Xinjiang energy companies refuted the US sanctions over the hyped 'forced labor' illusion and condemned the move as a real violation of human rights
Published: Jul 14, 2021 11:06 PM
Members of staff work at the Shichengzi photovoltaic power station in Hami, northwest China's Xinjiang Uygur Autonomous Region, April 24, 2020. Northwest China's Xinjiang Uygur Autonomous Region transmitted 300 billion kWh of electricity outside the region over a decade, said the State Grid's Xinjiang branch Saturday. The electricity transmission helped China's central and eastern regions reduce about 96 million tonnes of coal use, and cut carbon dioxide and sulfur dioxide emissions by 259.2 million tonnes and 816,000 tonnes, respectively. (Xinhua/Zhao Ge)

Members of staff work at the Shichengzi photovoltaic power station in Hami, northwest China's Xinjiang Uygur Autonomous Region, April 24, 2020. Photo: Xinhua

Several Xinjiang-based energy companies jointly expressed their strong indignation and protest on Wednesday for the US' violation of the rights of their businesses and workers by including them in the entity list based on groundless claims. Such a move is causing unemployment and poverty and is a serious violation of human rights, the companies warned in their statement.

"We will resolutely take all necessary countermeasures to safeguard the image of Xinjiang photovoltaic (PV) enterprises and resolutely safeguard our legitimate rights and interests," according to the statement.

This came after the recent move by the US Department of Commerce that included several domestic private companies from Xinjiang in its entity list under the guise of groundless allegations of 'suspected violations of the rights of ethnic minorities in the region.'

Four Chinese energy companies, Xinjiang Daqo New Energy, Xinjiang East Hope Nonferrous Metals Co, Hoshine Silicon Industry (Shanshan) Co, and Xinjiang GCL New Energy Material Technology, expressed their strong indignation and solemn protest against the US' wanton and unreasonable sanctions, calling the move unjustified and groundless.

In a response to the US' relentless hyping of alleged 'forced labor', the companies included on the list have made it clear that they hire staff through online, internal and campus recruitment or other legal channels, and workers voluntarily sign a labor contract with the unit they choose.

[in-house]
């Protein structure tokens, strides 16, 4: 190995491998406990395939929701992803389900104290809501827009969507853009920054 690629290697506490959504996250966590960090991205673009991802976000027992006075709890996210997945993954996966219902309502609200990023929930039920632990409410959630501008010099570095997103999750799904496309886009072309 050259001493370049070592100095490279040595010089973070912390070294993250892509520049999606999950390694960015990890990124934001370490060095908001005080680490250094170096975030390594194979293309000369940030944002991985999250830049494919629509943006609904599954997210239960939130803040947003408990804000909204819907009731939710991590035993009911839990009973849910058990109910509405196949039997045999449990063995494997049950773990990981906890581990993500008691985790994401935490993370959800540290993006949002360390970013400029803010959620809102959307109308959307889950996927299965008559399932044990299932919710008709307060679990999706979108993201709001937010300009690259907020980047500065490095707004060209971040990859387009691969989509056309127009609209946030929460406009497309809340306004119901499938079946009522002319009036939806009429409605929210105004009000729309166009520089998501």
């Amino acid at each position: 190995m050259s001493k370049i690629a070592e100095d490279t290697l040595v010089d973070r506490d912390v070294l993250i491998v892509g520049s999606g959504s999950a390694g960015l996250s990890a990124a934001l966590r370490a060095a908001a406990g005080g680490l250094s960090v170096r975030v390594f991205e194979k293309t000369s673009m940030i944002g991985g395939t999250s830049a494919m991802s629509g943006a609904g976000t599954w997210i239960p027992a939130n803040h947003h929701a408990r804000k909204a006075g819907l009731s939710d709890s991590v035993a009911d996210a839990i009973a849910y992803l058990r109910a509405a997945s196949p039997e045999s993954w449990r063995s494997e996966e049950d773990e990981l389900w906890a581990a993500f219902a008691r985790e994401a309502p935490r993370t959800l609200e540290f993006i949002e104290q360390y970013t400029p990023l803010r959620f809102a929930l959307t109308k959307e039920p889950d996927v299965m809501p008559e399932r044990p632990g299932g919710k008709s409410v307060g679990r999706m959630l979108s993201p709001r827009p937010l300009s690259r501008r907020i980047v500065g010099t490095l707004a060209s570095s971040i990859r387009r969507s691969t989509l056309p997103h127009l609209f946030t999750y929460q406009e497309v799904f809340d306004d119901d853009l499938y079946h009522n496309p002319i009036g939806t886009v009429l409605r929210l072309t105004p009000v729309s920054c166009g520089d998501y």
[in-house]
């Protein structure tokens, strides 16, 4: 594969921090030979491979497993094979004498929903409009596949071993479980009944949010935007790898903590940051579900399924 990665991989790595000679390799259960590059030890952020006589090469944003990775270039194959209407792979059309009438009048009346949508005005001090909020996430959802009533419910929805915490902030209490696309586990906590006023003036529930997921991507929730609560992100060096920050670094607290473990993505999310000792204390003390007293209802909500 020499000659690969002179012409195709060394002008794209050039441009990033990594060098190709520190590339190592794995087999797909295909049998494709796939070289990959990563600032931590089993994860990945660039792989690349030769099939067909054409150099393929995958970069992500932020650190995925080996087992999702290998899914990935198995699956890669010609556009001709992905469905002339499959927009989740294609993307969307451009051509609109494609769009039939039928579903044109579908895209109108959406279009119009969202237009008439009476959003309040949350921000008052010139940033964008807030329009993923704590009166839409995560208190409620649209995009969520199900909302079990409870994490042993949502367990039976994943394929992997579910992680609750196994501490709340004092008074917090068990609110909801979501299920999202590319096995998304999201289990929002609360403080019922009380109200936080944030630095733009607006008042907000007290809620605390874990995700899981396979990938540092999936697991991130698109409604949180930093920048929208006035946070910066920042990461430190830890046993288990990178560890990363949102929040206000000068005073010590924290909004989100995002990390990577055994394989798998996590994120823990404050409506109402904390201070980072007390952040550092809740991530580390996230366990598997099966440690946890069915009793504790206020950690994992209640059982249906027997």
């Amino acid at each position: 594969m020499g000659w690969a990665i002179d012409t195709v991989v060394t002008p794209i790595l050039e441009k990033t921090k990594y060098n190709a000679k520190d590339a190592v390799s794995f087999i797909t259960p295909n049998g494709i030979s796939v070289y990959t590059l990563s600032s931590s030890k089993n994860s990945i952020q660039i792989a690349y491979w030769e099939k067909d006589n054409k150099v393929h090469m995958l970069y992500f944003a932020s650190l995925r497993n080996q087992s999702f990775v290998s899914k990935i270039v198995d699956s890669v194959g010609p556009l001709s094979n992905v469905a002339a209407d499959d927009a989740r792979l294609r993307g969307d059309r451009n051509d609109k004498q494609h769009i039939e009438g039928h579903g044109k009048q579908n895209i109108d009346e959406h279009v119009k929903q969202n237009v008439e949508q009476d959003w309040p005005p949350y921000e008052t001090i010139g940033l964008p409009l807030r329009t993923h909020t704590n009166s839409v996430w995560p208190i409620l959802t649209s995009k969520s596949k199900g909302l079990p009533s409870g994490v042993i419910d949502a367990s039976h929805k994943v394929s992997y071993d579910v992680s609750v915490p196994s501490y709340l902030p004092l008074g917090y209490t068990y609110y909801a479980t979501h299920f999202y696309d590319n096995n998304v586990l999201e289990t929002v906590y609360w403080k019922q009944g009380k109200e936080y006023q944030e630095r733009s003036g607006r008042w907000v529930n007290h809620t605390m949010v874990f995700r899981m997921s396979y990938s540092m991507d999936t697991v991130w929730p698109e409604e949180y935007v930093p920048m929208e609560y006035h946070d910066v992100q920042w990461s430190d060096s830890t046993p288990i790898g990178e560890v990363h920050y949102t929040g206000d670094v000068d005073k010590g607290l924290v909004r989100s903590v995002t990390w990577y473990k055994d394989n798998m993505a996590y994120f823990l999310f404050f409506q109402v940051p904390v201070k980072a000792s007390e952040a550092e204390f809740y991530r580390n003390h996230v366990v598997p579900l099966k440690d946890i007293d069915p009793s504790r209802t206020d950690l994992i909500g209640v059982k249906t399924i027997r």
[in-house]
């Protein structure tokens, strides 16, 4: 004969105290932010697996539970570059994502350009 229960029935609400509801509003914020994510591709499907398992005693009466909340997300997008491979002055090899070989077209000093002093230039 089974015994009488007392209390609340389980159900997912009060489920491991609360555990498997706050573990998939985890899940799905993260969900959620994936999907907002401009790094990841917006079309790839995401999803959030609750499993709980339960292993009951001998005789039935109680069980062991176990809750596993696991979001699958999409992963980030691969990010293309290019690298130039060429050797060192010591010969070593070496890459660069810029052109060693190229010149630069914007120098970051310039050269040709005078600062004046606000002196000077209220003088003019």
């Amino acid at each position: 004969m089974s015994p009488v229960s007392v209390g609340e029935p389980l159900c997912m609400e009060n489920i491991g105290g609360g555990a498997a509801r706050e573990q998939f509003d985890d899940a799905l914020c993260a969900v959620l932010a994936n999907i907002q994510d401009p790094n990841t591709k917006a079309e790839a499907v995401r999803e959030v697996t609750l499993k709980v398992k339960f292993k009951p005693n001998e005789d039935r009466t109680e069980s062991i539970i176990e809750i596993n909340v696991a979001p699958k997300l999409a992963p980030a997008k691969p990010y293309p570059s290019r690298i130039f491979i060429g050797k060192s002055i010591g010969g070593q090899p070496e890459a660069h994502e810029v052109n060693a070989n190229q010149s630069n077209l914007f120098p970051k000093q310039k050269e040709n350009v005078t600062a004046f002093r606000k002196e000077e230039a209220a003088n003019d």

"The company guarantees equal employment for employees of all ethnic groups in accordance with the law and there is no discrimination whatsoever," said the statement.

Workers' rights to remuneration, rest and vacation, labor safety and health, social insurance and welfare are all protected in accordance with the law.

The companies have implemented a working system of 8 hours a day and 40 hours a week and also guarantee that the employees enjoy the right of legal holidays and vacation days.

In addition to that, paid annual leave, family leave, year-end bonus and other benefits are provided to all their workers, not to mention that workers' religious beliefs, ethnic customs, language and other rights and interests are fully respected and protected in accordance with the law, the companies said.

Regardless of these improvements on the protection of the rights of workers, the US government chose to disregard the objective fact that people of all ethnic groups in Xinjiang voluntarily seek working opportunities and start their own businesses and has taken various measures to restrict and suppress PV enterprises in Xinjiang under the guise of "forced labor" allegations. 

"Using lies as a script and the guise of human rights, the US government has seriously infringed the development rights of our enterprises and the labor rights of workers of these enterprises, which is a typical case of 'forced unemployment' and 'forced poverty'," the companies noted.

The companies warn the US government to immediately stop spreading false information and imposing unreasonable sanctions based on lies.

"This is a serious damage to the international economic order, a serious threat to the security of the global industrial chain and will ultimately harm the interests of all parties in the world's photovoltaic industry chain," the statement said.

The US' plot against Xinjiang energy companies came with a clear and ugly attempt to protect their own companies by squeezing their Chinese competitors, which after years of dedication, have been the pillar of the global supply chain, industry insiders said.

The annual production capacity of China's polysilicon in 2021 is estimated to reach 567,000 tons, accounting for more than 85 percent of the world, while Xinjiang accounts for 57 percent of the country's total output, Dai Yanling, a seasoned PV expert in China, previously told the Global Times.

By contrast, less than 5 percent of the world's polysilicon is produced by US companies, which indicates that the US is almost entirely dependent on Chinese manufacturers for solar modules, according to media reports.

"Given this context, the US, by blocking Chinese companies, will eventually disrupt their own companies in the field," an industry insider told the Global Times.